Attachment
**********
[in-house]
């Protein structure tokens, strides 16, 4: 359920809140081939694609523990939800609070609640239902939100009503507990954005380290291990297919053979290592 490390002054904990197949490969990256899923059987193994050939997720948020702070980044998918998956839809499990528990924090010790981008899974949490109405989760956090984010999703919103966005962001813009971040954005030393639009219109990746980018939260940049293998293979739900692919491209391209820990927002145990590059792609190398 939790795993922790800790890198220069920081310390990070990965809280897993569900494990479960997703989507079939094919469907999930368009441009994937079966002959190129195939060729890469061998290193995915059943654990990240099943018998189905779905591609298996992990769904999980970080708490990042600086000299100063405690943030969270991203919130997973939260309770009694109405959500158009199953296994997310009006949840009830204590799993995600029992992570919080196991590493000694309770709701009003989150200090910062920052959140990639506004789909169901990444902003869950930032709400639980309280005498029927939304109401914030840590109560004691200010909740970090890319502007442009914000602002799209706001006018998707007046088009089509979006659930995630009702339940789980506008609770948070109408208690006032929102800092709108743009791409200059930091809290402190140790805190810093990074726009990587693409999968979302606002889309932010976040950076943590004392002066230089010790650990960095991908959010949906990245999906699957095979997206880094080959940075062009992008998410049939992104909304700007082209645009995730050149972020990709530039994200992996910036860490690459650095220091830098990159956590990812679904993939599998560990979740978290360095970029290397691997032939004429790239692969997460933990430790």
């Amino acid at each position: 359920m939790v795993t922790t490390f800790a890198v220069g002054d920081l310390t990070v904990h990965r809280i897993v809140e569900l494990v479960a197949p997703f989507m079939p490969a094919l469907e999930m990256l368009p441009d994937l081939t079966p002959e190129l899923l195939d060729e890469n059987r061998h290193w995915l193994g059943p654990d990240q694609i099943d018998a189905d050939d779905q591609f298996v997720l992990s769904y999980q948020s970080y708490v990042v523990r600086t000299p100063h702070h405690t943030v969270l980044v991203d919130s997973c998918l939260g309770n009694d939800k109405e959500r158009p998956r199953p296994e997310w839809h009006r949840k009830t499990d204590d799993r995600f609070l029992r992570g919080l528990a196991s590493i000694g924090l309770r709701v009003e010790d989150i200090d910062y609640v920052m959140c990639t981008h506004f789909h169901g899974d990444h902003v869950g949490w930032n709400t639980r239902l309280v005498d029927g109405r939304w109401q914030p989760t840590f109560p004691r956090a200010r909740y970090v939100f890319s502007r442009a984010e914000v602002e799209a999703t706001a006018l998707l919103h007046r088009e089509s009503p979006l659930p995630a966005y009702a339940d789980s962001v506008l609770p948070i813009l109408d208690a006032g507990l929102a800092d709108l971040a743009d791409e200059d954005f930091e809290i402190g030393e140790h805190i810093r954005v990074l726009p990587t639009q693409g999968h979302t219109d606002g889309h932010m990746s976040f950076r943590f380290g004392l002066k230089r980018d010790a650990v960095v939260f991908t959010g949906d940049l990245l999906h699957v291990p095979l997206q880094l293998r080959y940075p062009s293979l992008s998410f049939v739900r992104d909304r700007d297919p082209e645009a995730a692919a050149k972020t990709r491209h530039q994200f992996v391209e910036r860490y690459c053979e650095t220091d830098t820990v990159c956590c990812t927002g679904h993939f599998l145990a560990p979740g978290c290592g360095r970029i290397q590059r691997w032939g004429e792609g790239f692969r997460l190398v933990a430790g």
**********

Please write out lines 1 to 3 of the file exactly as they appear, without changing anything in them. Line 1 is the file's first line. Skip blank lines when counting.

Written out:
[in-house]
């Protein structure tokens, strides 16, 4: 359920809140081939694609523990939800609070609640239902939100009503507990954005380290291990297919053979290592 490390002054904990197949490969990256899923059987193994050939997720948020702070980044998918998956839809499990528990924090010790981008899974949490109405989760956090984010999703919103966005962001813009971040954005030393639009219109990746980018939260940049293998293979739900692919491209391209820990927002145990590059792609190398 939790795993922790800790890198220069920081310390990070990965809280897993569900494990479960997703989507079939094919469907999930368009441009994937079966002959190129195939060729890469061998290193995915059943654990990240099943018998189905779905591609298996992990769904999980970080708490990042600086000299100063405690943030969270991203919130997973939260309770009694109405959500158009199953296994997310009006949840009830204590799993995600029992992570919080196991590493000694309770709701009003989150200090910062920052959140990639506004789909169901990444902003869950930032709400639980309280005498029927939304109401914030840590109560004691200010909740970090890319502007442009914000602002799209706001006018998707007046088009089509979006659930995630009702339940789980506008609770948070109408208690006032929102800092709108743009791409200059930091809290402190140790805190810093990074726009990587693409999968979302606002889309932010976040950076943590004392002066230089010790650990960095991908959010949906990245999906699957095979997206880094080959940075062009992008998410049939992104909304700007082209645009995730050149972020990709530039994200992996910036860490690459650095220091830098990159956590990812679904993939599998560990979740978290360095970029290397691997032939004429790239692969997460933990430790």
């Amino acid at each position: 359920m939790v795993t922790t490390f800790a890198v220069g002054d920081l310390t990070v904990h990965r809280i897993v809140e569900l494990v479960a197949p997703f989507m079939p490969a094919l469907e999930m990256l368009p441009d994937l081939t079966p002959e190129l899923l195939d060729e890469n059987r061998h290193w995915l193994g059943p654990d990240q694609i099943d018998a189905d050939d779905q591609f298996v997720l992990s769904y999980q948020s970080y708490v990042v523990r600086t000299p100063h702070h405690t943030v969270l980044v991203d919130s997973c998918l939260g309770n009694d939800k109405e959500r158009p998956r199953p296994e997310w839809h009006r949840k009830t499990d204590d799993r995600f609070l029992r992570g919080l528990a196991s590493i000694g924090l309770r709701v009003e010790d989150i200090d910062y609640v920052m959140c990639t981008h506004f789909h169901g899974d990444h902003v869950g949490w930032n709400t639980r239902l309280v005498d029927g109405r939304w109401q914030p989760t840590f109560p004691r956090a200010r909740y970090v939100f890319s502007r442009a984010e914000v602002e799209a999703t706001a006018l998707l919103h007046r088009e089509s009503p979006l659930p995630a966005y009702a339940d789980s962001v506008l609770p948070i813009l109408d208690a006032g507990l929102a800092d709108l971040a743009d791409e200059d954005f930091e809290i402190g030393e140790h805190i810093r954005v990074l726009p990587t639009q693409g999968h979302t219109d606002g889309h932010m990746s976040f950076r943590f380290g004392l002066k230089r980018d010790a650990v960095v939260f991908t959010g949906d940049l990245l999906h699957v291990p095979l997206q880094l293998r080959y940075p062009s293979l992008s998410f049939v739900r992104d909304r700007d297919p082209e645009a995730a692919a050149k972020t990709r491209h530039q994200f992996v391209e910036r860490y690459c053979e650095t220091d830098t820990v990159c956590c990812t927002g679904h993939f599998l145990a560990p979740g978290c290592g360095r970029i290397q590059r691997w032939g004429e792609g790239f692969r997460l190398v933990a430790g």